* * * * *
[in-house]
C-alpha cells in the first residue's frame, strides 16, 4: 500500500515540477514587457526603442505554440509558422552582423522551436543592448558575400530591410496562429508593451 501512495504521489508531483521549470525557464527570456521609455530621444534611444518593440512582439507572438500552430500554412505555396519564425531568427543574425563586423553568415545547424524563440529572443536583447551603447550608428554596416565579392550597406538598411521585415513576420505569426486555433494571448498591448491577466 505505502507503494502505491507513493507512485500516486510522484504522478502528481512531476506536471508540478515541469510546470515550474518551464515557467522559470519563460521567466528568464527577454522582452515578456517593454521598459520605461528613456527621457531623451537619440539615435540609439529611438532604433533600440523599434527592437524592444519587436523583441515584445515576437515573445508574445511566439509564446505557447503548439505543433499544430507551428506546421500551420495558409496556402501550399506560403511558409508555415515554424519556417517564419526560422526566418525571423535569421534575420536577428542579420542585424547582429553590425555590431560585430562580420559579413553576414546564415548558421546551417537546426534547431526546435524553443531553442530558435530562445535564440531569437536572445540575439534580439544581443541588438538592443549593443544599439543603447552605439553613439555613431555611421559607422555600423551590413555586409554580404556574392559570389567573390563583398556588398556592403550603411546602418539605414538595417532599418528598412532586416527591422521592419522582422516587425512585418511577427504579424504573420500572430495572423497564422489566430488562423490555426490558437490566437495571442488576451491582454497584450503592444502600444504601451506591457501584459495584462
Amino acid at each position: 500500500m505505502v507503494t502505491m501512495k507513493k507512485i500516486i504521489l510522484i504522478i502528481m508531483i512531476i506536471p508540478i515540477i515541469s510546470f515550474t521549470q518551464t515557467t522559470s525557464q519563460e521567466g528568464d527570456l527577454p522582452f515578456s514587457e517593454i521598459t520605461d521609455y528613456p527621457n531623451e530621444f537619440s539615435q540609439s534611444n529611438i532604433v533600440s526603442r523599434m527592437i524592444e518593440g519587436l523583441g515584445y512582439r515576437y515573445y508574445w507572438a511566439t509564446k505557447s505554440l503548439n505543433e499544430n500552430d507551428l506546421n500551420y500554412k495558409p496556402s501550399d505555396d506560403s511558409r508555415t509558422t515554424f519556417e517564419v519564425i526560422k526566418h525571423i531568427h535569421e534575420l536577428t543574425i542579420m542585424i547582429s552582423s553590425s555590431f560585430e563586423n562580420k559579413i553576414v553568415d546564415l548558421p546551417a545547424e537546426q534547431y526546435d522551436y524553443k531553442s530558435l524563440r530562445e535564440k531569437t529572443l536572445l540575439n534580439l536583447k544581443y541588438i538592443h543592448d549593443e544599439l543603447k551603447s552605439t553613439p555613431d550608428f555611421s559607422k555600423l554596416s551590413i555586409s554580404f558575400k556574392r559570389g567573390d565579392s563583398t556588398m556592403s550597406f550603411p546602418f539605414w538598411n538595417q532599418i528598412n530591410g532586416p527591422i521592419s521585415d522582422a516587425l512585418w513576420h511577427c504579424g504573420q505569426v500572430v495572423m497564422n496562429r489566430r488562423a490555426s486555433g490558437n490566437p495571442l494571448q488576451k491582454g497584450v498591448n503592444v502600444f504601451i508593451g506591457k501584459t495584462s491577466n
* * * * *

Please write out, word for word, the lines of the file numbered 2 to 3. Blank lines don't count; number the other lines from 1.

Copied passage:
C-alpha cells in the first residue's frame, strides 16, 4: 500500500515540477514587457526603442505554440509558422552582423522551436543592448558575400530591410496562429508593451 501512495504521489508531483521549470525557464527570456521609455530621444534611444518593440512582439507572438500552430500554412505555396519564425531568427543574425563586423553568415545547424524563440529572443536583447551603447550608428554596416565579392550597406538598411521585415513576420505569426486555433494571448498591448491577466 505505502507503494502505491507513493507512485500516486510522484504522478502528481512531476506536471508540478515541469510546470515550474518551464515557467522559470519563460521567466528568464527577454522582452515578456517593454521598459520605461528613456527621457531623451537619440539615435540609439529611438532604433533600440523599434527592437524592444519587436523583441515584445515576437515573445508574445511566439509564446505557447503548439505543433499544430507551428506546421500551420495558409496556402501550399506560403511558409508555415515554424519556417517564419526560422526566418525571423535569421534575420536577428542579420542585424547582429553590425555590431560585430562580420559579413553576414546564415548558421546551417537546426534547431526546435524553443531553442530558435530562445535564440531569437536572445540575439534580439544581443541588438538592443549593443544599439543603447552605439553613439555613431555611421559607422555600423551590413555586409554580404556574392559570389567573390563583398556588398556592403550603411546602418539605414538595417532599418528598412532586416527591422521592419522582422516587425512585418511577427504579424504573420500572430495572423497564422489566430488562423490555426490558437490566437495571442488576451491582454497584450503592444502600444504601451506591457501584459495584462
Amino acid at each position: 500500500m505505502v507503494t502505491m501512495k507513493k507512485i500516486i504521489l510522484i504522478i502528481m508531483i512531476i506536471p508540478i515540477i515541469s510546470f515550474t521549470q518551464t515557467t522559470s525557464q519563460e521567466g528568464d527570456l527577454p522582452f515578456s514587457e517593454i521598459t520605461d521609455y528613456p527621457n531623451e530621444f537619440s539615435q540609439s534611444n529611438i532604433v533600440s526603442r523599434m527592437i524592444e518593440g519587436l523583441g515584445y512582439r515576437y515573445y508574445w507572438a511566439t509564446k505557447s505554440l503548439n505543433e499544430n500552430d507551428l506546421n500551420y500554412k495558409p496556402s501550399d505555396d506560403s511558409r508555415t509558422t515554424f519556417e517564419v519564425i526560422k526566418h525571423i531568427h535569421e534575420l536577428t543574425i542579420m542585424i547582429s552582423s553590425s555590431f560585430e563586423n562580420k559579413i553576414v553568415d546564415l548558421p546551417a545547424e537546426q534547431y526546435d522551436y524553443k531553442s530558435l524563440r530562445e535564440k531569437t529572443l536572445l540575439n534580439l536583447k544581443y541588438i538592443h543592448d549593443e544599439l543603447k551603447s552605439t553613439p555613431d550608428f555611421s559607422k555600423l554596416s551590413i555586409s554580404f558575400k556574392r559570389g567573390d565579392s563583398t556588398m556592403s550597406f550603411p546602418f539605414w538598411n538595417q532599418i528598412n530591410g532586416p527591422i521592419s521585415d522582422a516587425l512585418w513576420h511577427c504579424g504573420q505569426v500572430v495572423m497564422n496562429r489566430r488562423a490555426s486555433g490558437n490566437p495571442l494571448q488576451k491582454g497584450v498591448n503592444v502600444f504601451i508593451g506591457k501584459t495584462s491577466n